Emergency Supplementary Feeding Programmes have been widely implemented for a number of decades as part of the standard toolkit of emergency response. Programmes are normally implemented in conjunction with general food distributions in order to address moderate malnutrition in emergencies.

While individual implementing agencies routinely monitor and evaluate programme performance, findings are rarely published in peer-reviewed literature. There have been no large-scale studies of the effectiveness of these programmes in emergencies, despite frequent claims of poor performance.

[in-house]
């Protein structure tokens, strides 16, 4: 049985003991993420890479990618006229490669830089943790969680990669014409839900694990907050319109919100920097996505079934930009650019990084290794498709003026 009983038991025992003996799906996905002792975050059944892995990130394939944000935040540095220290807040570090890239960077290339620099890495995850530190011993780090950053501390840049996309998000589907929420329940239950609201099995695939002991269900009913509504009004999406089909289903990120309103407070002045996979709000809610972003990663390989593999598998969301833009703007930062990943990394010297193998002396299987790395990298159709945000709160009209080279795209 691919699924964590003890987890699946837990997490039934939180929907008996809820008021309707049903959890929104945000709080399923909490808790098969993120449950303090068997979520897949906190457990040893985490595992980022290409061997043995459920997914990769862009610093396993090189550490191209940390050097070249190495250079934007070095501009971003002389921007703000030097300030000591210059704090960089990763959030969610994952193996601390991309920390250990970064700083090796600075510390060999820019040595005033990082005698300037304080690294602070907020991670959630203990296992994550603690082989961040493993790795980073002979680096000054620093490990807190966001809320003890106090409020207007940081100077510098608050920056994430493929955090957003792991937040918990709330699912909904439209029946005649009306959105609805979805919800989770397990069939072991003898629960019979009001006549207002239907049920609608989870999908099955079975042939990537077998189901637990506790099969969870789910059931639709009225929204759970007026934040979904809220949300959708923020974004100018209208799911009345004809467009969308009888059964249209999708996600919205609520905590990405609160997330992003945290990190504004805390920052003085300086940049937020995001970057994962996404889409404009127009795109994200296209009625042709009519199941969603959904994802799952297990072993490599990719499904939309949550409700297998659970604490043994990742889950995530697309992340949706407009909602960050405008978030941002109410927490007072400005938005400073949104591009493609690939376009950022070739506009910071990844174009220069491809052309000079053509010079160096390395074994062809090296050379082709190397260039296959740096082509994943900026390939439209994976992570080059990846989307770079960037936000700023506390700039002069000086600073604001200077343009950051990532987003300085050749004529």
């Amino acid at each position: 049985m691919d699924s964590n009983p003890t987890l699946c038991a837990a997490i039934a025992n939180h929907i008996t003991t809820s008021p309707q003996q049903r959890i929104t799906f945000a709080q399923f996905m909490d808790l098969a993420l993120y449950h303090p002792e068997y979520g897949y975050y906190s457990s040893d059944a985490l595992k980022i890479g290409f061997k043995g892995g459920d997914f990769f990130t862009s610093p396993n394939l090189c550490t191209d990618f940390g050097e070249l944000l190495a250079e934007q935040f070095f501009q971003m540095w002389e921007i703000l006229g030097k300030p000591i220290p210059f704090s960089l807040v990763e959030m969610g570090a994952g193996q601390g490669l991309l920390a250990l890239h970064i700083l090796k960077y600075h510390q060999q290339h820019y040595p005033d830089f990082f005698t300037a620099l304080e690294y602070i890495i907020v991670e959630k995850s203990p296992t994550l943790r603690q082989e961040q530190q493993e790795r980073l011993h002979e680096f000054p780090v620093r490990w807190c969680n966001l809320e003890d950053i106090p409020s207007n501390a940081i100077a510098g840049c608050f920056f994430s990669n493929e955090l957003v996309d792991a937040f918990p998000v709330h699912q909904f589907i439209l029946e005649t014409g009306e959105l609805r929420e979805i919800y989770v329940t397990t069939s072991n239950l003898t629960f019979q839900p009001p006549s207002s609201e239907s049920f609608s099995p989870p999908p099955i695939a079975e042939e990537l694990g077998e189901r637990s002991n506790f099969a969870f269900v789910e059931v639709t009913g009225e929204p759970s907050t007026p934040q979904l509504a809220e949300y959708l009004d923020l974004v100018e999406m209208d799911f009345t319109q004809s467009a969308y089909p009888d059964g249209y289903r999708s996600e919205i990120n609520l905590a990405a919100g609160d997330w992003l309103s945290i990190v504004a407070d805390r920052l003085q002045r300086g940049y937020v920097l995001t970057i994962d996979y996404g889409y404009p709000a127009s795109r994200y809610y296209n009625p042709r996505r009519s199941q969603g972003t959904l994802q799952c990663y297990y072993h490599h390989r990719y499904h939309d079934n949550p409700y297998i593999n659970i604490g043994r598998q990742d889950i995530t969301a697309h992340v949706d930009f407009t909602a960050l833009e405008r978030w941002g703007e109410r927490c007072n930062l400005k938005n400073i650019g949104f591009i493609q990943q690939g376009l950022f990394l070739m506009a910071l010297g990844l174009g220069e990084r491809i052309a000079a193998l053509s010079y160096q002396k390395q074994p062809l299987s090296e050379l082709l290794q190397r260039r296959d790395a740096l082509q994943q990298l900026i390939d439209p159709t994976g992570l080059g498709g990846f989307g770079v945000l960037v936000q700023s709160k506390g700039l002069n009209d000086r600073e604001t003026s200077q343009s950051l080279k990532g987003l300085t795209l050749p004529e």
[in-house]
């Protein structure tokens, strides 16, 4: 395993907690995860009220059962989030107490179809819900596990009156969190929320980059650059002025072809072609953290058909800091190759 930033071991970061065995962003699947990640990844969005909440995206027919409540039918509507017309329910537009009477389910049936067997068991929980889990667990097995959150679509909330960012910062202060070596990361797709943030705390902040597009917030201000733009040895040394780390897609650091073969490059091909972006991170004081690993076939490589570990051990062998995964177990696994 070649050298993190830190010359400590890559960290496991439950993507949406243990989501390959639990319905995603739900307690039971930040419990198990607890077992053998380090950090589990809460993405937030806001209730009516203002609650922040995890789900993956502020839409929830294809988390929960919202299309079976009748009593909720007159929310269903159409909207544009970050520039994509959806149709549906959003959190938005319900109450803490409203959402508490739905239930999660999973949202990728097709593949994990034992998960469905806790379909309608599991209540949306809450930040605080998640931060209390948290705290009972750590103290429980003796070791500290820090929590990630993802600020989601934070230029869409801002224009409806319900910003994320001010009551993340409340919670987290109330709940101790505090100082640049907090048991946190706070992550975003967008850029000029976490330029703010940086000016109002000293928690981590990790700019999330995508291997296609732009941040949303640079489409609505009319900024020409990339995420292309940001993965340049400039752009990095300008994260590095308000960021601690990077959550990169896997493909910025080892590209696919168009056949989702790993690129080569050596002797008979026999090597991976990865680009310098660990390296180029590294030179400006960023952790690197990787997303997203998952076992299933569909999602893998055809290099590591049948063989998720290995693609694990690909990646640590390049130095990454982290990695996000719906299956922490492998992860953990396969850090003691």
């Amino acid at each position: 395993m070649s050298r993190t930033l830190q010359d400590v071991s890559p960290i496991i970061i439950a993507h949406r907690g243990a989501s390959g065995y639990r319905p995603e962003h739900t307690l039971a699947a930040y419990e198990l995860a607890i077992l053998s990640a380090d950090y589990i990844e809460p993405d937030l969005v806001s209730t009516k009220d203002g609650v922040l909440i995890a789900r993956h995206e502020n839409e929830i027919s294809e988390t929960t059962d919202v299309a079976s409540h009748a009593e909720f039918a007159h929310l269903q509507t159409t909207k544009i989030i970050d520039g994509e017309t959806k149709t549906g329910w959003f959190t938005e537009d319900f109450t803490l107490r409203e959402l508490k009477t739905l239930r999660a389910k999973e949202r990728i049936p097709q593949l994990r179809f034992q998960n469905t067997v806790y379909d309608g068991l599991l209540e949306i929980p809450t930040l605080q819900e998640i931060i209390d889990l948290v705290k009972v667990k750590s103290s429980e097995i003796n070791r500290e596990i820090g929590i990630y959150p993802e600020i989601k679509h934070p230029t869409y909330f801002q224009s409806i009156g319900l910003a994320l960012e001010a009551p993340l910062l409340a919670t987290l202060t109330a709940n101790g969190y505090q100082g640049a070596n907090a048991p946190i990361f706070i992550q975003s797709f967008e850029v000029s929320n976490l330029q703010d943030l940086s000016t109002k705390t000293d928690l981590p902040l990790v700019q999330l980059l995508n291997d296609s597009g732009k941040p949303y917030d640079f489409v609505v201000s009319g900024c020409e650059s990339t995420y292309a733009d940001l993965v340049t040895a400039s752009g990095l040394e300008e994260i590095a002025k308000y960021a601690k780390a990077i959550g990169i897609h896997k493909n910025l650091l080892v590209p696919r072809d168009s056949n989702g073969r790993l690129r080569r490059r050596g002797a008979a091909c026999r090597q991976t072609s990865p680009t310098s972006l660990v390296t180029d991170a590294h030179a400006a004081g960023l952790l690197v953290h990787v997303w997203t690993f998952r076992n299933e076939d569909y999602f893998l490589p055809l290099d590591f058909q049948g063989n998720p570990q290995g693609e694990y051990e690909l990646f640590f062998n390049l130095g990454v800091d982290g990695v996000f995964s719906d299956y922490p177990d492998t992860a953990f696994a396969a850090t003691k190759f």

This Network Paper reports on a study to determine the efficacy and effectiveness of emergency SFPs, conducted in 2005–2006 by Save the Children UK and the Emergency Nutrition Network. The paper begins with a short summary of the study, explaining its rationale, scope and methodology, and setting out the key characteristics of the emergency SFP interventions it investigated. The paper then explores in depth the main findings of the study as they relate to impact at individual and population level. Finally, the paper sets out the main conclusions arising from the research, and discusses some of the implications for emergency Supplementary Feeding Programmes.


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